oikosPublications

Publications

The ReUse People: Scrap to Sales

30 June 2009 | Cases | Conservation, Waste

Case Abstract This case discusses The ReUse People, an organisation that specialises in deconstruction of buildings, with the aim of reusing as much of the materials as possible, hence keeping them out of landfill. The organisation is facing a classical growth-related dilemma: should it grow organically, keeping most of the work in-house but hence limiting its growth rate, or should it “franchise” its deconstruction approach by certifying other companies in the deconstruction process? The mission of The ReUse People is squarely environmental, but the organisation is increasingly aiming to provide social benefits too by reaching out to community organisations and providing employment opportunities.... »

Coca-Cola India’s Corporate Social Responsibility Strategy

30 June 2009 | Cases | Consumption, Resources

Case Abstract This case is about Coca-Cola’s corporate social responsibility (CSR) initiatives in India. It details the activities taken up by Coca-Cola India’s management and employees to contribute to the society and community in which the company operates. Coca-Cola India being one of the largest beverage companies in India, realised that CSR had to be an integral part of its corporate agenda. According to the company, it was aware of the environmental, social, and economic impact caused by a business of its scale and therefore it had decided to implement a wide range of initiatives to improve the quality of life of its customers, the workforce, and society at large. However, the company came in for severe criticism... »

Kapai New Zealand: Eat Your Greens!

Case Abstract By August 2007, Kapai New Zealand Limited had grown from an idea to two salad stores with two more on the way, and ambitions for national and international expansion. James Irvine and Justin Lester had returned from their travels abroad, keen to start a successful business, and to promote both their country and healthy eating.  Despite their big ambitions, they were resource-poor, both in time and money.  James was doing daily management of the salad stores, and Justin, who had a day job elsewhere, was working after-hours on strategic and operational plans. Franchising struck them as a good way to quickly grow the salad store business ahead of competitors also planning expansion – and to ultimately... »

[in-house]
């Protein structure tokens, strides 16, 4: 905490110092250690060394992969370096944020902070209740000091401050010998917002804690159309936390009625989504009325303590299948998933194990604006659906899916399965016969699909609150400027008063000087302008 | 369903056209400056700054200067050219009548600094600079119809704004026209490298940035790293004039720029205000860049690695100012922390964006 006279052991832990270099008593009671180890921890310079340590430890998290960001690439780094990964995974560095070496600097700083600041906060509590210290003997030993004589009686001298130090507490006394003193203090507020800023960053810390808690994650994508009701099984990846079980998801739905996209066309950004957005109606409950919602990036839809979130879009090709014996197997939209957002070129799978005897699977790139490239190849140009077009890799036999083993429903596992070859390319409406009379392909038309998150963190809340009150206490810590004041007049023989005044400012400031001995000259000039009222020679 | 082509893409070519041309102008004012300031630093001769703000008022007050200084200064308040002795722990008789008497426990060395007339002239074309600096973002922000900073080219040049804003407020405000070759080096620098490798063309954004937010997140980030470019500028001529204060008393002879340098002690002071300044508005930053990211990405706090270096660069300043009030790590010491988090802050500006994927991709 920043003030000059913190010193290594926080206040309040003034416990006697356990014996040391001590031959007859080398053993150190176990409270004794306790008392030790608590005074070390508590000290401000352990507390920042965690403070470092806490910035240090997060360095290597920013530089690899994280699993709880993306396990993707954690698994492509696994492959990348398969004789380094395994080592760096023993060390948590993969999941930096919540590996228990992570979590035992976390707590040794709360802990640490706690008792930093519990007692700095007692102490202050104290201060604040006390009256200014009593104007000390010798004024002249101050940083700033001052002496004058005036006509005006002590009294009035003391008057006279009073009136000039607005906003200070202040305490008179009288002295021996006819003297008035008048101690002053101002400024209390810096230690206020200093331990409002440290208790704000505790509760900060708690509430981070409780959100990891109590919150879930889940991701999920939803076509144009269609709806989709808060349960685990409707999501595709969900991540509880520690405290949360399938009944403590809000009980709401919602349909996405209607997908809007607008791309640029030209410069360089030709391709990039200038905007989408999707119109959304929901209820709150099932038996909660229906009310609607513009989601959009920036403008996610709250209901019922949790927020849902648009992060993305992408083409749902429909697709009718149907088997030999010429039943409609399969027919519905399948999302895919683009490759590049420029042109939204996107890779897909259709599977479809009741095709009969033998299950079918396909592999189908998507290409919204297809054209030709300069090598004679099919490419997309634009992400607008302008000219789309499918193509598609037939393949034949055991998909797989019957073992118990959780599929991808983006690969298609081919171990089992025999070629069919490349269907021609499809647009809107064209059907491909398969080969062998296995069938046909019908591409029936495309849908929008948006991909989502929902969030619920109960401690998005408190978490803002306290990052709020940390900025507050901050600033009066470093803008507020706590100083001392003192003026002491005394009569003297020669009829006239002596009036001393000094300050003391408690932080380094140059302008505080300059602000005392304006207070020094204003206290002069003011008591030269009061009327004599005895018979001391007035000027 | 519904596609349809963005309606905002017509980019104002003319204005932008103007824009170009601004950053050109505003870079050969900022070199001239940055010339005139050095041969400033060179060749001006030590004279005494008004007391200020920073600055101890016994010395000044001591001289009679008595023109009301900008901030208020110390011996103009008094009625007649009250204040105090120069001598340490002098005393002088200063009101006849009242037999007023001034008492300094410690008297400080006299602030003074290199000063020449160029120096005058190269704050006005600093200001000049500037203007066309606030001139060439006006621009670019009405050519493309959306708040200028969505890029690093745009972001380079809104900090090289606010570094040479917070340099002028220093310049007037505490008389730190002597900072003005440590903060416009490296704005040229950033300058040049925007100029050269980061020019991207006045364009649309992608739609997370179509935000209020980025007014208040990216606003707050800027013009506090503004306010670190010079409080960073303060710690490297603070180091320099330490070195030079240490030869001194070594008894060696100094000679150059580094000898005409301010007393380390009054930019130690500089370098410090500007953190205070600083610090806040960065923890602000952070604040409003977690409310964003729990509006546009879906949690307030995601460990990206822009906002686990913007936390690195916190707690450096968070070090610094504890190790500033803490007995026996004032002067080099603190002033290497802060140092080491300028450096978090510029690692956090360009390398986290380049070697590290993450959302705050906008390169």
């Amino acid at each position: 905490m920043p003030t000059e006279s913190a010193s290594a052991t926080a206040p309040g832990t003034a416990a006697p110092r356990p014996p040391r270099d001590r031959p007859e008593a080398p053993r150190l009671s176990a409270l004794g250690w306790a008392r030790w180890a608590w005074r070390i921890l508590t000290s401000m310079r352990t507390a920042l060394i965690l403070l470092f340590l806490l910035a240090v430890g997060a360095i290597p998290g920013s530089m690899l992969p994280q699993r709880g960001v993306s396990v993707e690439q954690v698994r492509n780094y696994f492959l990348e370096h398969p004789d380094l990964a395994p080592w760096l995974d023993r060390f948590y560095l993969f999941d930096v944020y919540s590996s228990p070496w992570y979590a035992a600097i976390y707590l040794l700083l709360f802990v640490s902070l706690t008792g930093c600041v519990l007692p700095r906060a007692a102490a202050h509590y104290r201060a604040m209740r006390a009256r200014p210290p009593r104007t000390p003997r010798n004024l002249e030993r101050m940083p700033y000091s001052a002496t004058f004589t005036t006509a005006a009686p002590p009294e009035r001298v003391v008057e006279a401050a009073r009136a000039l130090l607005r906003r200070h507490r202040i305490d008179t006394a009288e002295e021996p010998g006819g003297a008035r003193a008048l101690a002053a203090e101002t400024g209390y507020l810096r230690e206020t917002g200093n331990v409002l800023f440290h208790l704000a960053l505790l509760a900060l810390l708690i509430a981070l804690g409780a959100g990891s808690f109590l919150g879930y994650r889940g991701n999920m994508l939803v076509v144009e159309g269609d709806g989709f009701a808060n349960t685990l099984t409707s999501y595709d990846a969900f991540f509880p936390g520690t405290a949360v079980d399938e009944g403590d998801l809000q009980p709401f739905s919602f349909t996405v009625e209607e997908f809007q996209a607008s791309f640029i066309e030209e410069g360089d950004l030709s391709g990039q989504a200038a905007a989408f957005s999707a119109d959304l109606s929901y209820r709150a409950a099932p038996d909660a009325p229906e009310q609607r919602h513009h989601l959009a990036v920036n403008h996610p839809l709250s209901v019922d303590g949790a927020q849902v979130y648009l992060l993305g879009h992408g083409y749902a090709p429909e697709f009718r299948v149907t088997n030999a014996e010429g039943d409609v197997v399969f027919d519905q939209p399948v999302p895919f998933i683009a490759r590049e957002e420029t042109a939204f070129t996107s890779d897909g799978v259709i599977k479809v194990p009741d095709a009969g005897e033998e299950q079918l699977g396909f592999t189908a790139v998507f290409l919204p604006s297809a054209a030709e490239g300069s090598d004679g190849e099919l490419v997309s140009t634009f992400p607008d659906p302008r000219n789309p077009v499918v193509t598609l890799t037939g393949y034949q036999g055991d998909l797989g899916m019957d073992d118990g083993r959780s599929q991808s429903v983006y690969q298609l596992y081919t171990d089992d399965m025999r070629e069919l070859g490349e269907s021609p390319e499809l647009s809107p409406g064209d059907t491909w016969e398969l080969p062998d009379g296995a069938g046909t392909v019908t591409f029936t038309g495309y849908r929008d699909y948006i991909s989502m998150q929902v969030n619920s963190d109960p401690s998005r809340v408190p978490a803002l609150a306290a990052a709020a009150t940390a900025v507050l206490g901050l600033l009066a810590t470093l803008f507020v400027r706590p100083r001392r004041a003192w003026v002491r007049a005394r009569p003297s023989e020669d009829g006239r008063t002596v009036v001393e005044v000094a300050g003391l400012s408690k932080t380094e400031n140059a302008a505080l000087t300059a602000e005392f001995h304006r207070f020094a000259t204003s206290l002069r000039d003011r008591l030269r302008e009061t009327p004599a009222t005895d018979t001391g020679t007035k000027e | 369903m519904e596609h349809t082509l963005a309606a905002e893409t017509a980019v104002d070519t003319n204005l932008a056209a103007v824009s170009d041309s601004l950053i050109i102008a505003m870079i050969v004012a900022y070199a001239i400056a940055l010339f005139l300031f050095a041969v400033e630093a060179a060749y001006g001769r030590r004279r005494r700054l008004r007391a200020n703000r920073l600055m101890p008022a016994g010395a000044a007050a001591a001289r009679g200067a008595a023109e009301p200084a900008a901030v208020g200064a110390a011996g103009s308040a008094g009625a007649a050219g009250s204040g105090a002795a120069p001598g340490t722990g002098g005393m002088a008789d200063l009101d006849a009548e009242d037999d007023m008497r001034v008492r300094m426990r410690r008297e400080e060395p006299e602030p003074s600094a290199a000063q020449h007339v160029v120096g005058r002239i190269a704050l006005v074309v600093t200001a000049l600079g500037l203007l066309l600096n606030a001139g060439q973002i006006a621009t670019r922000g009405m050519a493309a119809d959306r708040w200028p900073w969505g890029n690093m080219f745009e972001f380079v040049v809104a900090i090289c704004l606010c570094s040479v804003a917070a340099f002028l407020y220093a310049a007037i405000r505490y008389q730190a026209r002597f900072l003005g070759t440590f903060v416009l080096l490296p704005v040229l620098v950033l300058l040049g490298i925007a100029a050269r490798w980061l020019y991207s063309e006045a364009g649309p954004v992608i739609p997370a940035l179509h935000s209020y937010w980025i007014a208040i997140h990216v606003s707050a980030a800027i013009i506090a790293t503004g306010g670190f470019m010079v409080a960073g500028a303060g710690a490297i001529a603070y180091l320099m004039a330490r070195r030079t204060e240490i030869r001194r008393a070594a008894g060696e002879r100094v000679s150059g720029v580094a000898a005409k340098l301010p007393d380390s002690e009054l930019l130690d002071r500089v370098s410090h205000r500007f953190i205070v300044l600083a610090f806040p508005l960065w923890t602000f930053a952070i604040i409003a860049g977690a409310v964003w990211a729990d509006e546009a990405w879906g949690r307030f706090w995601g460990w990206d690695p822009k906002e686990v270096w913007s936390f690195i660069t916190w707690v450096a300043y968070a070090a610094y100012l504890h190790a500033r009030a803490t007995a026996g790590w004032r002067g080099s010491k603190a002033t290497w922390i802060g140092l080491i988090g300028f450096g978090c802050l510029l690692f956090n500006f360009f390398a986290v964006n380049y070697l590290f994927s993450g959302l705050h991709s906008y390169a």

Jamii Bora and Kaputei Town: Affordable and Sustainable Housing for Urban Slumdwellers

30 June 2009 | Cases

Case Abstract In late 1999, Ingrid Munro founded a savings-related microloan organisation in Nairobi, Kenya with 50 women who had previously been desperate street beggars.  The organisation is called “Jamii Bora” (which means “good families” in Kiswahili) and is based on the premise that very poor people can lift themselves from poverty via the option to borrow twice what they are able to save.  It grew rapidly, to nearly 200,000 members, in part because it employs only members and is thus able to quickly and appropriately respond to members’ needs. For example, when it became apparent that health issues were affecting members’ ability to work and survive, Jamii Bora rapidly developed full coverage health and life insurance programmes... »

Michelin’s Strategic Partnership with Indigenous People

30 June 2009 | Cases | Supply Chain

Case Abstract In June 2004, Jim Morrison, Human Resources Manager of Michelin’s Bridgewater Plant, was reflecting on the Aboriginal Workforce Participation Initiative (AWPI) Partnership Agreement that the company signed the previous November. He had a nagging feeling that there was little progress in increasing the representation of Aboriginal peoples at Michelin, and wondered why it was so difficult to get results. At the same time, he wondered about the Advisory Council that was one of the key aspects of the agreed partnership process. Was it really necessary? Wouldn’t it be easier and more effective for the company to work directly with the partner organisations, rather than set up this council? How would it work – and what would... »